Deposition and in-situ translocation of microplastics in floodplain soils

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The microplastic (MP) contamination of oceans, freshwaters, and soils has become one of the major challenges within the Anthropocene. MP is transported in large quantities through river systems from land to sea and is deposited in river sediments and floodplains. As part of the river system, floodplains and their soils are known for their sink function with respect to sediments, nutrients, and pollutants. However, the questions remain: To what extend does this deposition occur in floodplain soils? Which spatial distribution of MP accumulations, resulting from possible environmental drivers, can be found? The present study analyzes the spatial distribution of large (L-MP, 2000–1000 μm) and medium (M-MP, 1000–500 μm) MP particles in floodplain soils of the Lahn River (Germany). Based on a geospatial sampling concept, the MP contents in floodplain soils are investigated down to a depth of 2 m through a combined method approach, including MP analyses, soil surveys, properties, and sediment dating. The analysis of the plastic particles was carried out by density separation, visual fluorescence identification, and ATR-FTIR analysis. In addition, grain-size analyses and 210Pb and 137Cs dating were performed to reconstruct the MP deposition conditions. The results prove a more frequent accumulation of MP in upper floodplain soils (0–50 cm) deposited by flood dynamics since the 1960s than in subsoils. The first MP detection to a depth of 2 m and below recent (>1960) sediment accumulation indicates in-situ vertical transfer of mobile MP particles through natural processes (e.g., preferential flow, bioturbation). Furthermore, the role of MP as a potential marker of the Anthropocene is assessed. This study advances our understanding of the deposition and relocation of MP at the aquatic-terrestrial interface.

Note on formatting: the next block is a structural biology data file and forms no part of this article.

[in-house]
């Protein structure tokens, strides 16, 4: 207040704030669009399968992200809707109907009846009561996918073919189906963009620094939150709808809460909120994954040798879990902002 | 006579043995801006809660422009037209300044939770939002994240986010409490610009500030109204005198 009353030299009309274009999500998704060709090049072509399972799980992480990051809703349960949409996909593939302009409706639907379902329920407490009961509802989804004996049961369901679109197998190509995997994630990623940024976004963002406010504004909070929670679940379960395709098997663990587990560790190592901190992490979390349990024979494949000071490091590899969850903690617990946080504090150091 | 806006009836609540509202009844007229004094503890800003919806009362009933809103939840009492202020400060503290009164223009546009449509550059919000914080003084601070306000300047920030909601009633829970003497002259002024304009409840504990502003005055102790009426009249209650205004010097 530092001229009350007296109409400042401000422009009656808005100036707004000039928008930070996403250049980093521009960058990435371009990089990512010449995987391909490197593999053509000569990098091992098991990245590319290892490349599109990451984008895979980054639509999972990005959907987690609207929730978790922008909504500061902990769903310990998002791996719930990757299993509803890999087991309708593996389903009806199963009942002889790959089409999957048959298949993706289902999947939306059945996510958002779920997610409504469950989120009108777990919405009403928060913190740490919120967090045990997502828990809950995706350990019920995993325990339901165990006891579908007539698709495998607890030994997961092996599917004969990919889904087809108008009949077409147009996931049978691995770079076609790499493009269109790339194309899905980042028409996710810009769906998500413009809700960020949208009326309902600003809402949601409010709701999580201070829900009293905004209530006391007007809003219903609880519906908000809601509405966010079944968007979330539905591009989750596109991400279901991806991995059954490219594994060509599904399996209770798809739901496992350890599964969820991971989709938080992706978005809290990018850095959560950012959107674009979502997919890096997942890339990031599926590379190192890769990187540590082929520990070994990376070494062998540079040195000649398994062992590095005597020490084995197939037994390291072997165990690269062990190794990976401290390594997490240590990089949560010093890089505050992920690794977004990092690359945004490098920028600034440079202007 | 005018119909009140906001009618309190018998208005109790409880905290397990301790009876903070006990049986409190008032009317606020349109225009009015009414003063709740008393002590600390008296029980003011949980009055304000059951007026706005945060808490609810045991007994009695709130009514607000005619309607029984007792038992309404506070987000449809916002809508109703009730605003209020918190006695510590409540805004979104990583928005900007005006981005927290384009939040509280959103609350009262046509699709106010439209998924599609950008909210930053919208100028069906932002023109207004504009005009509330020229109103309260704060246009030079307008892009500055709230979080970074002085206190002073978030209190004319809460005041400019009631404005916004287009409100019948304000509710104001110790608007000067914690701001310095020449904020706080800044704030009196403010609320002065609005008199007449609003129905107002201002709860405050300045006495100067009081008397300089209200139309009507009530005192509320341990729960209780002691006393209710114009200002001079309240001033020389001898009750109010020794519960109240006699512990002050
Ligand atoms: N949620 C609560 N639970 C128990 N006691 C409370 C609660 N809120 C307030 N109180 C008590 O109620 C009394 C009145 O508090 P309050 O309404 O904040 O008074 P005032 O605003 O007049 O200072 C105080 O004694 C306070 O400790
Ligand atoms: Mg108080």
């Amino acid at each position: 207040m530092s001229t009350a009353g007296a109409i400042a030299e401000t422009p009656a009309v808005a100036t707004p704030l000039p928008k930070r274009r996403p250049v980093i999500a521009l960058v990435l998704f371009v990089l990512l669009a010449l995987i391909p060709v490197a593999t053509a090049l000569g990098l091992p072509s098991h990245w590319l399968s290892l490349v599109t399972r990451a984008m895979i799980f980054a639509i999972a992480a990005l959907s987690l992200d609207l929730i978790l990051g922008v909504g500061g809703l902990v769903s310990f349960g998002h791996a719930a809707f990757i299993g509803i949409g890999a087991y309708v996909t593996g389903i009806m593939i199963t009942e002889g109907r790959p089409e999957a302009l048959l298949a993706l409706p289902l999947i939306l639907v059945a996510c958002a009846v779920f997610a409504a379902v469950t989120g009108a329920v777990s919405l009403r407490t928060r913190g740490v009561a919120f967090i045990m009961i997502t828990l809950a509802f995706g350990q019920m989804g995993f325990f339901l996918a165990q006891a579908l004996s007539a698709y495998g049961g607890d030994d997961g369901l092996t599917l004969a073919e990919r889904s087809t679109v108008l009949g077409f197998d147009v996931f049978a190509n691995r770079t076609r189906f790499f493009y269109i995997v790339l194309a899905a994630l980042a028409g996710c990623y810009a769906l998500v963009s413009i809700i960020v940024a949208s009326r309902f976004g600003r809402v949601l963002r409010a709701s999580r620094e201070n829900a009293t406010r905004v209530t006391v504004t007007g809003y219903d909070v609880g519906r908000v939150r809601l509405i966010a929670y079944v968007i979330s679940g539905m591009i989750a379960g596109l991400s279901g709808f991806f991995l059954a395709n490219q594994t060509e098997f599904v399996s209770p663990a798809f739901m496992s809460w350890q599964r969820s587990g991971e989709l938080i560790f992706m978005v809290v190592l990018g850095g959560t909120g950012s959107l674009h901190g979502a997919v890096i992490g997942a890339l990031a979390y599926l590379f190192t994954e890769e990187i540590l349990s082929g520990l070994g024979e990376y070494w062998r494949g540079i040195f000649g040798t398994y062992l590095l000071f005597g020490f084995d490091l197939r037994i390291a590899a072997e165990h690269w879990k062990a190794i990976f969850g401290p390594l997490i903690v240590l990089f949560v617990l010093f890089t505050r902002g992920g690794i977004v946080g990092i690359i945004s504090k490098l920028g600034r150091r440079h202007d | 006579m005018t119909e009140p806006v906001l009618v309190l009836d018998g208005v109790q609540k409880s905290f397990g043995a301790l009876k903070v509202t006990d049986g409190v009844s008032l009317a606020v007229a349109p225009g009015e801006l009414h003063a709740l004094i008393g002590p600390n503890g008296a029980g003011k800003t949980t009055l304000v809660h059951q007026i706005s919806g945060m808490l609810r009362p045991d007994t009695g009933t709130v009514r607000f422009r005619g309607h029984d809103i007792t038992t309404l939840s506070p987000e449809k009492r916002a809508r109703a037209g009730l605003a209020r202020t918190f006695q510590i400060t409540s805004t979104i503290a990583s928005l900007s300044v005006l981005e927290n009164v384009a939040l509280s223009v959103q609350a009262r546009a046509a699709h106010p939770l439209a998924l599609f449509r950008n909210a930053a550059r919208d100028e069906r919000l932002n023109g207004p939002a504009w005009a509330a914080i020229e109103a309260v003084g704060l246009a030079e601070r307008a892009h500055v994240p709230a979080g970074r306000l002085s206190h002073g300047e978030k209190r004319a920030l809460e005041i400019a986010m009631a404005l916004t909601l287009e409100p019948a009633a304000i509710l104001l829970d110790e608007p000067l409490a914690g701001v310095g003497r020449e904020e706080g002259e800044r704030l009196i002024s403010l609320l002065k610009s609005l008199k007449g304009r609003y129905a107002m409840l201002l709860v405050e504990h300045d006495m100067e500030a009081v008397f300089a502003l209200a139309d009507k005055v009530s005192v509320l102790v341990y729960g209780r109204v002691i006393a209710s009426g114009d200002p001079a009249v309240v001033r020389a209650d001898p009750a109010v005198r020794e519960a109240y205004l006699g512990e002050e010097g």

Original languageEnglish
Article number152039
JournalScience of the Total Environment
Number of pages14
Publication statusPublished - 1 May 2022

Bibliographical note

Funding Information:
This work was funded by the Hessian Agency of Nature Conservation, Environment and Geology (Hesse, Germany), and PhD Scholarship from the Marburg University Research Academy (MARA) for C.J.W.

Publisher Copyright:
© 2021 Elsevier B.V.

    Research areas

  • Density separation, Plastics, River, Sediment dating, Sedimentation, Soilscape

ID: 307366526